During the late 1970s and early 1980s, the IMSA GT series offered what I think was some of the best sportscar racing of all time. Not only was the competition fierce, but the cars were unforgettable. We’re talking giant fender flares, huge spoilers, ear-shattering exhaust notes and some of the biggest wheel lips ever seen on race cars.
One of the most well known cars from this series was the flame-spitting turbocharged Porsche 935 – a car which quickly achieved legendary status across the world. But here in the USA, one of Porsche’s primary competitors was a car that came from much more humble roots.
I’m taking about the Chevrolet DeKon Monza, an example of which can be seen taking to the track at the Rolex Historics every year with its distinct red Budweiser livery.
This particular car was purchased brand new by Chris Cord in 1977 before undergoing a complete transformation into a highly-competitive racer which saw IMSA action throughout the late ’70s and early ’80s.
In stock form the Monza was an affordable and somewhat sporty car, but after getting the DeKon Engineering transformation it was a completely different animal. The car’s factory lines can still be seen, but like the Porsche 935 that’s only when you look past the massively wide bodywork and fenders.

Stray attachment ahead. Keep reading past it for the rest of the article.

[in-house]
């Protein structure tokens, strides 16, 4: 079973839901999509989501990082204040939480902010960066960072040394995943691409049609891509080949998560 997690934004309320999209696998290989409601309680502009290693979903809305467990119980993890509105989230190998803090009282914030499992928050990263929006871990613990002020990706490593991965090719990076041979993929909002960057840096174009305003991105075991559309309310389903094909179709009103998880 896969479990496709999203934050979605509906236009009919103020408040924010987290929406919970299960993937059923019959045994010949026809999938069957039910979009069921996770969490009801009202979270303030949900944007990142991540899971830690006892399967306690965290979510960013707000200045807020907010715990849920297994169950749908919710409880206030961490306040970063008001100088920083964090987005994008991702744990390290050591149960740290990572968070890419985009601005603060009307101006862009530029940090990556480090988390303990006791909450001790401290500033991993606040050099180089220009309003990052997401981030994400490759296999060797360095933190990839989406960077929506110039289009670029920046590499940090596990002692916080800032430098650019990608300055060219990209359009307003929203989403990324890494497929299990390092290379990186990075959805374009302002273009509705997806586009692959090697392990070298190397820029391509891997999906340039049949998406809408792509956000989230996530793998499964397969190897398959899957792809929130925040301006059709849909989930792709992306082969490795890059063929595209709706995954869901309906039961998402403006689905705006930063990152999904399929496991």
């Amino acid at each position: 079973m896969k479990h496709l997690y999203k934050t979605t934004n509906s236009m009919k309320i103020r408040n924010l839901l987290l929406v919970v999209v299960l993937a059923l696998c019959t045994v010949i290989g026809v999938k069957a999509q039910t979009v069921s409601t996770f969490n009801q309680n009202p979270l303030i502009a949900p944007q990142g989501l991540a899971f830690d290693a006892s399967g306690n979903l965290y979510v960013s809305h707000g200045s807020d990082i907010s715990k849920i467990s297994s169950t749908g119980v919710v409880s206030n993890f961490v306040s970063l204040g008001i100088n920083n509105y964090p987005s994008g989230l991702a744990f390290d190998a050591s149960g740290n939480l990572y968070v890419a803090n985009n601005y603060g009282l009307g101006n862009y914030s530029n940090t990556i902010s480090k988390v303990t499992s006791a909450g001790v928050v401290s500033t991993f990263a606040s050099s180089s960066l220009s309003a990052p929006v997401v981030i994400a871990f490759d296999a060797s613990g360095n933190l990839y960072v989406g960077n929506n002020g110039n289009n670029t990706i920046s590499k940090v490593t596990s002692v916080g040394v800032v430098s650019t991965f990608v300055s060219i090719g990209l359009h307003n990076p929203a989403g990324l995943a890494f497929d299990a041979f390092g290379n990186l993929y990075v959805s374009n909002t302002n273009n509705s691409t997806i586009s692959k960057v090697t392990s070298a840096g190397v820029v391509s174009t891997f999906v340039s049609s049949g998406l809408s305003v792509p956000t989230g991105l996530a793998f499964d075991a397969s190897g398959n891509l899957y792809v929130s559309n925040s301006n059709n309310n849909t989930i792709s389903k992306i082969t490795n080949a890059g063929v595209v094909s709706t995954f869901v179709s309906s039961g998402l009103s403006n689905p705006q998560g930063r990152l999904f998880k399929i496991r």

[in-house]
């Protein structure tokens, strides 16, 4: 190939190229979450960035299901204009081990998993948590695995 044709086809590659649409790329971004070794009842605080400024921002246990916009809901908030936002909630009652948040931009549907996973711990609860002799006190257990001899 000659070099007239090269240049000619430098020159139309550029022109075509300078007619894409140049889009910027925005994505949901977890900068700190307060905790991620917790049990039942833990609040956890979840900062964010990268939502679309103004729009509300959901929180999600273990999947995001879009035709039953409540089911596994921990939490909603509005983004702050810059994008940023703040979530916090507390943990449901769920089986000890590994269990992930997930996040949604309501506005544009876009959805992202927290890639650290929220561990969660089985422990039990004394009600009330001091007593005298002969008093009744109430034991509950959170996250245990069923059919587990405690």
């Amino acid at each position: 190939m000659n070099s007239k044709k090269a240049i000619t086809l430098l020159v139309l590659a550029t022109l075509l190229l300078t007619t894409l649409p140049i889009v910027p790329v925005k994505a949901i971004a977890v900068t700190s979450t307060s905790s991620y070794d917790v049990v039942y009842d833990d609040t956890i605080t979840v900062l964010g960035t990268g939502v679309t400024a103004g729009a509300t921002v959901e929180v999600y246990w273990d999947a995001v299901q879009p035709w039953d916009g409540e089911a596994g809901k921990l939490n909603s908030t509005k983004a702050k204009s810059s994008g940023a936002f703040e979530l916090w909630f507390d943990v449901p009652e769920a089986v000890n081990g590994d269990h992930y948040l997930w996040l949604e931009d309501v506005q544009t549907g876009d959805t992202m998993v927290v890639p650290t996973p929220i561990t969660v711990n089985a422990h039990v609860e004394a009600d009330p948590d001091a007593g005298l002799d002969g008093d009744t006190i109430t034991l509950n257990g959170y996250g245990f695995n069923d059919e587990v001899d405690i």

Inside the engine bay sits a Chevy small block V8 positioned well back in the chassis and topped with mechanical fuel injection. Output is an impressive 550 horsepower and the whole car only weighs 2,300lbs.
The engine is mated to a Ford Toploader transmission and the rear end is a stout Ford 9-inch. As for the brakes, they’re Girling discs of the same type used on the Porsche 917.
Not only is the DeKon Monza aggressive looking, this particular example is also sporting some cool hot rod touches, like a hand-formed aluminum dash panel with a built-in stop watch and door handles borrowed from a Ferrari Dino.
When it came to shorter sprint races the Monza was highly competitive against its Porsche rivals, but in the longer events like Sebring and Daytona it often experienced mechanical trouble which limited its finishing position.
Fortunately, the short format of today’s historic racing plays right into the DeKon Monza’s strengths, and watching this V8 monster battle it out with cars like Bruce Canepa’s Porsche 935 is one of the highlights of the Rolex Historics every year.
Long may the excitement of IMSA’s golden era live on.